The catheter 12 fits over the cannula 38 and is held in place by a sleeve 43 placed over the catheter and forcibly snapped into place over the end of the catheter and the cannula, as shown in FIG. 2 as well as FIG. 1. The cannula 38 has radially protruding barbs 44 for restraining the catheter when the sleeve 43 is in place. The sleeve also includes a pair of rings 48 around the exterior thereof for gripping the sleeve to snap it in place over the cannula. The catheter is preferably made of a flexible, plastic material such as the tubing marketed under the trademark TECOFLEX by Thermedics Incorporated of Woburn, Mass. Ideally, it should have an internal diameter of about 0.062 inches and an outside diameter of about 0.112 inches and should withstand pressure as high as 70 psi. However, it is to be recognized that other materials and dimensions might be used without departing from the principles of the invention.
The access port 10 is generally frustrum shaped, as shown in FIG. 2, with a base lower outside diameter D1 of about 1.250 inches and a base upper outside diameter Du of about 0.750 inches. An upper opening 50 to the septum 26 is provided and should be about 0.500 inches in diameter. Suture holes 52 are disposed around the periphery of the base 22 for enabling the access port to be stitched to patient tissue so as to be held in place.
The needle 16, which may be attached to any suitable handle (not shown), is a non-coring needle of the Huber type. That is, its tip 54 has an opening 56 which is askew to the longitudinal axis 58 of the needle. This ensures that, when the needle is inserted through the septum 26, it does not cut a plug in the septum.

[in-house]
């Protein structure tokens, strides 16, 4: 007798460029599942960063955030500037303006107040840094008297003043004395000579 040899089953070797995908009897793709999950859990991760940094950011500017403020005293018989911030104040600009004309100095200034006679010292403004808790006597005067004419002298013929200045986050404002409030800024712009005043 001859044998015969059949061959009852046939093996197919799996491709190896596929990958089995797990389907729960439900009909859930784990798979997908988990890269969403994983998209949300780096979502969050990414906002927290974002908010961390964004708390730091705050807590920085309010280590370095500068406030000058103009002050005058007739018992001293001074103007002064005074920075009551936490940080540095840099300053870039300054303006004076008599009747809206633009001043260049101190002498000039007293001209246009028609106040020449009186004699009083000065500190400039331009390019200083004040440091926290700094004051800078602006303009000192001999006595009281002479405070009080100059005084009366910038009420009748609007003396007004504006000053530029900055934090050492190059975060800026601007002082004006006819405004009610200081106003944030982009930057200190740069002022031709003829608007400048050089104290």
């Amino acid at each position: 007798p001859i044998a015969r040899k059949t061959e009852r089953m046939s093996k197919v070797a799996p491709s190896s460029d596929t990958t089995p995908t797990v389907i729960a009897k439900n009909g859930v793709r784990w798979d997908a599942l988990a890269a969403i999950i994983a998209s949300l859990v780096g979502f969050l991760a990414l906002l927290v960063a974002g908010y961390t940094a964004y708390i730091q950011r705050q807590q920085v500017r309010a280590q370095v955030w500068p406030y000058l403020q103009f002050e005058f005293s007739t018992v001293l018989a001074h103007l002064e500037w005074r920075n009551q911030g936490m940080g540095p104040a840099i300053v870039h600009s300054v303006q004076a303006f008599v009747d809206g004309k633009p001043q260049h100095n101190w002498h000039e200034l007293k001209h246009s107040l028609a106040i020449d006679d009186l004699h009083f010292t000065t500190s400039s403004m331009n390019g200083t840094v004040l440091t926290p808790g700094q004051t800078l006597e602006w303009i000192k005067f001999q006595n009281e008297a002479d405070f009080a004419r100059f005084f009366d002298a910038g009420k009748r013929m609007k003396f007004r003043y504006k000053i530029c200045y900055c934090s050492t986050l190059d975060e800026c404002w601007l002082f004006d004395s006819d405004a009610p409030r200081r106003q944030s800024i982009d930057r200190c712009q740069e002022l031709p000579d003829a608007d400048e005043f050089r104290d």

The outside diameter of the wire 14, which is preferably about 0.021 inches, establishes the minimum inside diameter of the needle 16. The wire 14 must have sufficient flexibility to be fed through the needle 16, into the outlet 36 of the access port 10 and down the catheter 12. A stainless steel catheter guide wire of the type generally known in the art has been found to be acceptable. This size of wire is preferred because it is the largest diameter wire that will fit within a 19 gauge Huber-type needle, which is generally the largest gauge needle that allow at least about 1000 sticks into the septum.
An alternative embodiment of the access port 10 is shown in FIG. 3. In this embodiment, a core 60 has a bottom portion 62 which is slightly lower than the bottom portion 64 of the interior surface of the outlet 36. A smooth transition 66 is formed between the bottom portion 62 and the bottom portion 64 in this embodiment to facilitate guiding the wire 14 into the outlet 36, as shown in FIG. 4 and explained hereafter.